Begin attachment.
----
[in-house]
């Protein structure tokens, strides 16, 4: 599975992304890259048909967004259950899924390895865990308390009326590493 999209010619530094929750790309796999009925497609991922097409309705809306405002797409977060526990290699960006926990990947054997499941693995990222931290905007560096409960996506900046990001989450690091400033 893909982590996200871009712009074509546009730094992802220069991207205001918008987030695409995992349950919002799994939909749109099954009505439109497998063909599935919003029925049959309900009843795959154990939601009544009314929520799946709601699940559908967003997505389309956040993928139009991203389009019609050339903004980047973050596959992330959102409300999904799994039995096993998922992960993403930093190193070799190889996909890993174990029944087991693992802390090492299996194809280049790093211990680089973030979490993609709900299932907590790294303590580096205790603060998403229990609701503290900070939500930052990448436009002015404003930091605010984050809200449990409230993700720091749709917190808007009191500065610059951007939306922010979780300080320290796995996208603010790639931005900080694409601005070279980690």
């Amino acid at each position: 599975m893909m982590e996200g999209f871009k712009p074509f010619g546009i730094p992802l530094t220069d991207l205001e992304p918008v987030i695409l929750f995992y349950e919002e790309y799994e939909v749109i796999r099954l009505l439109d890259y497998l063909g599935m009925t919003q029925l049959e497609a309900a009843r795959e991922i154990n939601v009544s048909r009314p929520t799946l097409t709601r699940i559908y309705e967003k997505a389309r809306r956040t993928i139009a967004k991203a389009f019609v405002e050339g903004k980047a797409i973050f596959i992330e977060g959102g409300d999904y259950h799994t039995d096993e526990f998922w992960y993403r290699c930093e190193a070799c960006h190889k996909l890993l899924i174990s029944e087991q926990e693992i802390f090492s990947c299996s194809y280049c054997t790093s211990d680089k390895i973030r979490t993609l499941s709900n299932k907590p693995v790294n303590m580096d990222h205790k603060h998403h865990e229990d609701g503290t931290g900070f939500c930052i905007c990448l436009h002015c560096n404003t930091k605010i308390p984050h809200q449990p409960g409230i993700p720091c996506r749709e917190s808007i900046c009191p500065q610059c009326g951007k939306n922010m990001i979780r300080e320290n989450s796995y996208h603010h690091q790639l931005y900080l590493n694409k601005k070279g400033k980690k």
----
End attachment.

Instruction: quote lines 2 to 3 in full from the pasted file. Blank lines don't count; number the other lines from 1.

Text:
């Protein structure tokens, strides 16, 4: 599975992304890259048909967004259950899924390895865990308390009326590493 999209010619530094929750790309796999009925497609991922097409309705809306405002797409977060526990290699960006926990990947054997499941693995990222931290905007560096409960996506900046990001989450690091400033 893909982590996200871009712009074509546009730094992802220069991207205001918008987030695409995992349950919002799994939909749109099954009505439109497998063909599935919003029925049959309900009843795959154990939601009544009314929520799946709601699940559908967003997505389309956040993928139009991203389009019609050339903004980047973050596959992330959102409300999904799994039995096993998922992960993403930093190193070799190889996909890993174990029944087991693992802390090492299996194809280049790093211990680089973030979490993609709900299932907590790294303590580096205790603060998403229990609701503290900070939500930052990448436009002015404003930091605010984050809200449990409230993700720091749709917190808007009191500065610059951007939306922010979780300080320290796995996208603010790639931005900080694409601005070279980690």
């Amino acid at each position: 599975m893909m982590e996200g999209f871009k712009p074509f010619g546009i730094p992802l530094t220069d991207l205001e992304p918008v987030i695409l929750f995992y349950e919002e790309y799994e939909v749109i796999r099954l009505l439109d890259y497998l063909g599935m009925t919003q029925l049959e497609a309900a009843r795959e991922i154990n939601v009544s048909r009314p929520t799946l097409t709601r699940i559908y309705e967003k997505a389309r809306r956040t993928i139009a967004k991203a389009f019609v405002e050339g903004k980047a797409i973050f596959i992330e977060g959102g409300d999904y259950h799994t039995d096993e526990f998922w992960y993403r290699c930093e190193a070799c960006h190889k996909l890993l899924i174990s029944e087991q926990e693992i802390f090492s990947c299996s194809y280049c054997t790093s211990d680089k390895i973030r979490t993609l499941s709900n299932k907590p693995v790294n303590m580096d990222h205790k603060h998403h865990e229990d609701g503290t931290g900070f939500c930052i905007c990448l436009h002015c560096n404003t930091k605010i308390p984050h809200q449990p409960g409230i993700p720091c996506r749709e917190s808007i900046c009191p500065q610059c009326g951007k939306n922010m990001i979780r300080e320290n989450s796995y996208h603010h690091q790639l931005y900080l590493n694409k601005k070279g400033k980690k």